New horizons in private space exploration

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Without peering so far into the future that one might fear the basic concept of entropy, it is clear humanity’s ultimate potential can only be achieved amongst the stars. One day the sun will expand and engulf all of the inner planets. Humans must eventually settle beyond Earth or cease to be.

It is only in the last 50 years that reasonable means of conquering space have appeared. Surely there were dreamers long ago determined to sail the star ocean, but without modern rocket science and computer systems the dream was an enterprise of mere fancy. Rockets were initially, and still are, used as weapons. Today, fear and strife limits advances in space technology. Federal spending on the National Aeronautics and Space Administration in 2013 accounted for 0.5 percent of the U.S. national budget, while defense costs remained at a bloated 17.7 percent. The highest level of funding NASA ever received was 4.4 percent in 1966 while the Apollo program was actively placing men on the moon.

In recent years, private companies have set their sights on outer space. From the VA-based tourism company Space Adventures, which has assisted seven millionaires in leaving the atmosphere since its inception, to the serious expansion minded corporations such as Boeing, Bigelow Aerospace and SpaceX (short for “space exploration”), private corporations have become more involved in the field every year. Owned by Elon Musk, an early investor in PayPal and CEO of Tesla Motors, SpaceX has launched several resupply missions to the International Space Station using their privately developed launch vehicles, the Falcon 1 and Falcon 9. Bigelow has developed inflatable habitat modules for the ISS which are planned for launch on a Falcon 9 rocket during SpaceX’s Commercial Resupply Mission 8, sometime late summer to early fall 2015.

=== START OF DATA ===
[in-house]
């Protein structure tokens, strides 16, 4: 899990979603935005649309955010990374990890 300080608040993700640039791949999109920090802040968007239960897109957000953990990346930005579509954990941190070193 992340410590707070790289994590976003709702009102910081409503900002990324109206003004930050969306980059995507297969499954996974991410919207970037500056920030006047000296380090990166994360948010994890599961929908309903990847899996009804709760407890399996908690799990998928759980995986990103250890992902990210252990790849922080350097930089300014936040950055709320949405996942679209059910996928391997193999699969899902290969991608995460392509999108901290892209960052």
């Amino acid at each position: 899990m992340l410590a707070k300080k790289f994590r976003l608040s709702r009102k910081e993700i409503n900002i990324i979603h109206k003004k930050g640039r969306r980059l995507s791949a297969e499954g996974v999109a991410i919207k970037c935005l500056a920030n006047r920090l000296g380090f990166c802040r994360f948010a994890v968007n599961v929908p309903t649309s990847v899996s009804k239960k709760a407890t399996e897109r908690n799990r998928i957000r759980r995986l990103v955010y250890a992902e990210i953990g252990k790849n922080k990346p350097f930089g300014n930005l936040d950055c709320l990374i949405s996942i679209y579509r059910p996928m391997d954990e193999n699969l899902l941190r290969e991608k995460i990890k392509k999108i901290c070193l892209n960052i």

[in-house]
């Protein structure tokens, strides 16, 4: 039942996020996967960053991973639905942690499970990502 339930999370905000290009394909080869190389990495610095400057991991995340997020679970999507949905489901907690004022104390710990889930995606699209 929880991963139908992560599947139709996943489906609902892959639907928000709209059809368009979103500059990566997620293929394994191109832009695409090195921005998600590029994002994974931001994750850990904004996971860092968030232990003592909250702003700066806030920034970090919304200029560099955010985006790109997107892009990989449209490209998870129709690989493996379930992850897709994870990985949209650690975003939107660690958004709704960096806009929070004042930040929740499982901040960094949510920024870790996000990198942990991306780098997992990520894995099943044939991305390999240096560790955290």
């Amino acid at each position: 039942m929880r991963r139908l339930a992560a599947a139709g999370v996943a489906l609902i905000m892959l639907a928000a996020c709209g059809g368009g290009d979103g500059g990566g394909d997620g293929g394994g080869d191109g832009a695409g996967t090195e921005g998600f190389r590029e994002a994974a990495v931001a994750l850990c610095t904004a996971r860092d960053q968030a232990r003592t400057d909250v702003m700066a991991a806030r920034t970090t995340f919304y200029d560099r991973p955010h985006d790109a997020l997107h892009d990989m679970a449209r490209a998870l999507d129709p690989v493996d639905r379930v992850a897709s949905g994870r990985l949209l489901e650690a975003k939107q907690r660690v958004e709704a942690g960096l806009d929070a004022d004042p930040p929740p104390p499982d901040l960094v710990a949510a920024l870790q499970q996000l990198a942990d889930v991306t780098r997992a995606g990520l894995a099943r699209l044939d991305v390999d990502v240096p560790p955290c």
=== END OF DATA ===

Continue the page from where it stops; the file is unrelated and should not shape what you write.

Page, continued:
Meanwhile, the company Planetary Resources is developing plans to exploit the asteroids tumbling about the solar system for their wealth of metals and minerals, as well as water, which presently costs about $23,000 per pound to launch from earth. HR 5063, known as the Asteroid Act, is a bill currently being reviewed by the House subcommittee on space. It seeks to “promote the right of United States commercial entities to explore and utilize resources from asteroids in outer space, in accordance with the existing international obligations of the United States.” It assures “property rights,” “freedom from harmful interference” and “relief from harmful interference” for any commercial entity utilizing such resources.

Perhaps in the future, human expansion will not fall in line with national governments. Given the lack of federal funding which also indicates lack of interest, the stars are the domain of those with the money to seek them out. The legislation against “harmful interference” within HR 5063 seems to indicate that competition is expected in this expansion, giving property rights to whoever first lays claim, setting the scene for a new gold rush.

For now, in these early stages of private space endeavors, the future looks bright. SpaceX has been indicating its desires to colonize Mars for some time now, claiming the feat might be accomplished in the 2020s, while NASA plans such a mission for 2035. I am proud in believing that sometime during my lifetime, humanity will create the necessary infrastructure to support interplanetary civilization and perhaps establish the first extraterrestrial colony. While interstellar travel is well beyond the scope of modern science, advances are spurred on by new challenges. With each step into space, the next comes into view. Surely humanity is capable of escaping our homeworld, and these attempts will make for quite a spectator sport in the coming decades.